Fear and anger aren't really my style.
I don't really 'do' hopeless.
I woke up this morning, and before I had lifted my head from the pillow, before I had opened my eyes, I felt the tears sliding out of them. I must have made a noise, because Rob came and sat on the bed next to me.
It was the moment where you remember it wasn't all a nightmare, a terrible dream to be shuddered at then hopefully forgotten in the thin warmth of filtered sunlight.
I got up. Greeted my babies with a cheerful voice. Brushed my teeth. Padded downstairs. And then a second remembrance knocked the pitiful wind out of my sails.
People with cancer are desperate to find some aspect of the illness they can control. Didn't take me long to learn that. I think that's why we have so much interest in diet.
I've said it for years about feeding children: what children eat and how it comes out are about the only two things they can really control. Why do you think there are so many battles over broccoli?
Well, the same is true for people with cancer. What we eat is one of the only ways we can control what is going on with our bodies.
Anyway, I was on the stairs, wasn't I? I could smell the coffee Rob had brewed. And I remembered I had decided to cut coffee out immediately.
I've done it before. Caffeine is very bad when you're trying to conceive and in early pregnancy. I have many months - years even - of hot water with lemon under my belt.
But what a crappy thing to remember before I had even properly woken up. So hot water with lemon it was.
While I sipped the bitter start to my day, I tried to squeeze a little positivity out of myself. Began to compile a list of the good stuff.
The Good Stuff includes:
:: what love feels like - how many times in our lives are we told we are loved and cherished by virtually everyone we know, simultaneously? My friends' and loved ones' response to this has overwhelmed me, and I suspect has altered forever my own view of myself for the better.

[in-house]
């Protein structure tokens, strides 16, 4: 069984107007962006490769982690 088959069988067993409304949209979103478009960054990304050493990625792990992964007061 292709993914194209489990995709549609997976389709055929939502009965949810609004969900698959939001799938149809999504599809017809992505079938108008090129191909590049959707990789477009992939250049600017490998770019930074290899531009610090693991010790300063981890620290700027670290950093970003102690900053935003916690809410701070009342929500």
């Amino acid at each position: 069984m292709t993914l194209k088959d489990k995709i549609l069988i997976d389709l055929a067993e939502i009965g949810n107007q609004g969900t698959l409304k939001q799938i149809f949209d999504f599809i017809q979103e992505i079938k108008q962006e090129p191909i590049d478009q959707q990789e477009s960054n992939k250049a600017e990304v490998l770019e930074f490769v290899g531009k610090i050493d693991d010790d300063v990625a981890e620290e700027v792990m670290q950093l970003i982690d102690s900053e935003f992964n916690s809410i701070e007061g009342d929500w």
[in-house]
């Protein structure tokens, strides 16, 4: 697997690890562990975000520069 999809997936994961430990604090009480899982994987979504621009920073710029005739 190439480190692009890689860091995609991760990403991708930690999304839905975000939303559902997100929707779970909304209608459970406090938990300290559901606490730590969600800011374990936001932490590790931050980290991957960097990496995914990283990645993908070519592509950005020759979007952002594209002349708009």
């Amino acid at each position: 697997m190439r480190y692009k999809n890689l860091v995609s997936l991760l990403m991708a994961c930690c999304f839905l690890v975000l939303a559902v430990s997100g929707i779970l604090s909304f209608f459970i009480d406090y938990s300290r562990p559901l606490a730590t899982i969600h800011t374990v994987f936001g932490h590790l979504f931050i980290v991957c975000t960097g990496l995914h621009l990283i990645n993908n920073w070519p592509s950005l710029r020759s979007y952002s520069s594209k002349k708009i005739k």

:: a chance to evaluate - I've spent many hours this week looking hard at my own life choices. And I feel pretty satisfied. I've done some stupid, ill-advised things, but I do feel happy with my journey. I have lived! I've loved hard and followed my heart and I've chased dreams and overcome crazy challenges.
:: more empathy - for people who are suffering, who are frightened, who feel powerless, and especially for those who feel alone.
:: my schedule is free - my lump couldn't have timed its appearance better. The end of June to the middle of January is my busy period. One birthday after another. New classes to get to know at school. Halloween. Advent Fayre. Christmas. Another birthday. And what happy, care-free memories we made last year! There's space on my calender for surgery, radiotherapy and chemotherapy now. Cancer, you've got six whole months to bugger off.
:: a get out of jail free card - I'm one of those women who walk around with a little yoke of guilt mizzling round their necks: I haven't replied to that email, I haven't posted the thank-you cards, I haven't done puzzles with the baby today, I haven't finished painting the front hall.... Now I'm free! No one's going to expect me to do much of anything other than survive for a while. I intend to make the most of that.
:: a strengthening of bonds - so far, my husband and I have cleaved to one another. What an opportunity to see how much we really mean to each other. And how much we really need each other.
:: my beautiful body - I stood naked before a full-length mirror today and decided my body would still be beautiful in its disfigurement. How wonderful my healthy body is! It is strong and lovely and its flaws stand as testament to the challenges it has faced and conquered before.
There will be more good stuff. I'll add it when I think of it.